Features 6th April 2021

Criminal case against founders of Belarusian Sports Solidarity Foundation

The Investigative Committee of the Republic of Belarus (СкРБ) has opened a criminal case against the founders of the Belarusian Sports Solidarity Foundation (BSSF). However, the actions of the State highlight that the International Olympic Committee (IOC) was right to maintain sanctions against the Belarus Olympic Committee (НокРБ), after it appointed the son of a politician alleged to have staged an unfair election as its new President.

In a statement, the СкРБ alleges that Aliaksandra Herasimenia (Александры Герасимени) and Aleksandr Opeykin (Александра Опейкина), the Chair and Executive Director of the BSSF, ‘disseminated deliberately false information’ and ‘appealed to foreign states and international organisations to take actions aimed at causing harm to the national security of the Republic of Belarus’. The СкРБ alleges that through the actions of the BSSF, the duo caused ‘a number of major sporting events’ scheduled to be hosted by Belarus to be postponed, causing ‘significant image and financial damage’. It alleges that this damaged Belarus’s ‘prestige in the international and political arena’, as well as discrediting the country’s sport’s leadership. It adds that the maximum punishment is five years imprisonment.

Background

In December 2020, the IOC decided to exclude all representatives of the НокРБ from Olympic events, deciding that ‘the current NOC leadership has not appropriately protected the Belarusian athletes from political discrimination’. The IOC Decision reveals that it received ‘worrying reports’ from a number of organisations, including the BSSF, detailing action taken against athletes who protested against the August 2020 e-election of Alexander Lukashenko (Алякса́ндр Лукашэ́нка) in a process the European Parliament described as ‘seriously flawed’.

Lukashenko was President of the НокРБ until February 26 this year, when he was replaced by his son, Viktor (Виктор Лукашенко). On 8 March, the IOC announced that it would not recognise Viktor as President of the НокРБ and its provisional measures would remain in place.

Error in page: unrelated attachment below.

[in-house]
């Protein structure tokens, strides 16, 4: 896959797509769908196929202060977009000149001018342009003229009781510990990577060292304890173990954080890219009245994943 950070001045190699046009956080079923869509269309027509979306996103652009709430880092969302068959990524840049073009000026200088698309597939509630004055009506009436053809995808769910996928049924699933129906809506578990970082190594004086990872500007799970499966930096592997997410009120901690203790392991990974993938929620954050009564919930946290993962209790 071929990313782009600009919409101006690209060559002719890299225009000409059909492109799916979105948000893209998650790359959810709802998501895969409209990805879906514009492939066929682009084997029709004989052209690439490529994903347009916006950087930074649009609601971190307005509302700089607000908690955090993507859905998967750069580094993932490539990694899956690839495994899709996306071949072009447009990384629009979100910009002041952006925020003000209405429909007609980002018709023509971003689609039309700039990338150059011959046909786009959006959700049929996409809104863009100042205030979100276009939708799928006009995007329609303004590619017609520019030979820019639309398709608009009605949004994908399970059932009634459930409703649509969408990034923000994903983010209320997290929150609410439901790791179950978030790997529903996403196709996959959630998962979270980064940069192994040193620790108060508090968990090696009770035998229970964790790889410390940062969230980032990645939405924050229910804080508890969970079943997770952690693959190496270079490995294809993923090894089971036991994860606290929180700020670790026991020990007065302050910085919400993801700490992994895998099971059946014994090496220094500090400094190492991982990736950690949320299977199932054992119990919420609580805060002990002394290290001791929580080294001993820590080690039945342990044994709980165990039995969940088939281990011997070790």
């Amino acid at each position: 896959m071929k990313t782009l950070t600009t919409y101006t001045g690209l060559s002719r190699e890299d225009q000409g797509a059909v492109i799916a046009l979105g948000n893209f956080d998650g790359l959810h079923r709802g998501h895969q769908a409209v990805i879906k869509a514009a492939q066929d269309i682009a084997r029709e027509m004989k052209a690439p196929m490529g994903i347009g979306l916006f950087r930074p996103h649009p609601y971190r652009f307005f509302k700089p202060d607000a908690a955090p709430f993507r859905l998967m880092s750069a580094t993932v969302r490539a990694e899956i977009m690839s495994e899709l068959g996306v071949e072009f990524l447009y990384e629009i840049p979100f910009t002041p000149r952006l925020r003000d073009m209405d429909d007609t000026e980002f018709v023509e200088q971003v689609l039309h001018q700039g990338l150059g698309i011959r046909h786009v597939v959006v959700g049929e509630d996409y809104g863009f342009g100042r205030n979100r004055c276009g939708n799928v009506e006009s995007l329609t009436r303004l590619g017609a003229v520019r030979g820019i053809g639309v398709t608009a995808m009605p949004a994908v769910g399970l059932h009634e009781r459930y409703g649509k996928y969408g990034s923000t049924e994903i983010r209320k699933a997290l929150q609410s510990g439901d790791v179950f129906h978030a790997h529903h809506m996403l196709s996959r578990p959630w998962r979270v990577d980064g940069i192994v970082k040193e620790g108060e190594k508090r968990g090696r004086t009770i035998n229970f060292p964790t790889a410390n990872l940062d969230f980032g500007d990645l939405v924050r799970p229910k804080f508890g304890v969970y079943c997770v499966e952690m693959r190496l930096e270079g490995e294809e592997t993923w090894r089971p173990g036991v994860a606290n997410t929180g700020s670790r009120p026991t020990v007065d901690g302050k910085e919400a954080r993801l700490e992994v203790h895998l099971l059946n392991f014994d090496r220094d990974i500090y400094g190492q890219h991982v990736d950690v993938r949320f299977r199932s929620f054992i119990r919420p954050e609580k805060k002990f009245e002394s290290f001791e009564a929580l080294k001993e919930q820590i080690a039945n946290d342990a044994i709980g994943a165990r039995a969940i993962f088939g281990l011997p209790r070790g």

The BSSF was formed in August 2020 during widespread protests against the Belarusian elections. In October, over 800 athletes signed an Open Letter condemning violence used against protestors. The BSSF says that many athletes who took part in the protests or signed the Open Letter have experienced various forms of retaliation.

This included the 15 day detention of Yelena Leuchanka (Алена Леўчанка) due to the basketball player’s participation in the protests (see below). A BSSF page details how other athletes have lost their jobs or have been excluded from the national team either due to their participation in the protests, or because they signed the Open Letter.

 

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A post shared by Yelena Leuchanka OLY (@yelenaleu)

Many events scheduled to take place in Belarus have either been postponed or cancelled, either partly or wholly because of the Covid-19 pandemic. In September 2020, the International Skating Union (ISU) cancelled the first Junior World Cup Speed Skating competition, but it is understood that this was because of the pandemic. The political situation in Belarus wasn’t mentioned as a reason.

In October 2020, Covid-19 was blamed for the cancellation of the Minsk European Fencing Championships, reported InsideTheGames. In January this year, the international modern pentathlon union (UPIM) postponed its June 2021 Pentathlon and Laser Run World Championships, citing ‘instability in host nation’ as a reason. However, the Championships will still be hosted in Minsk at a later date.

A similar reason was given alongside Covid-19 as the International Ice Hockey Federation’s (IIHF) reason for removing Minsk as co-host of the 2021 World Championships. In February, UEFA moved the 2020/21 Futsal Champions League finals from Belarus to Croatia, due to the ‘epidemiological situation’ [Covid-19] and ‘travel restrictions’. 

Irony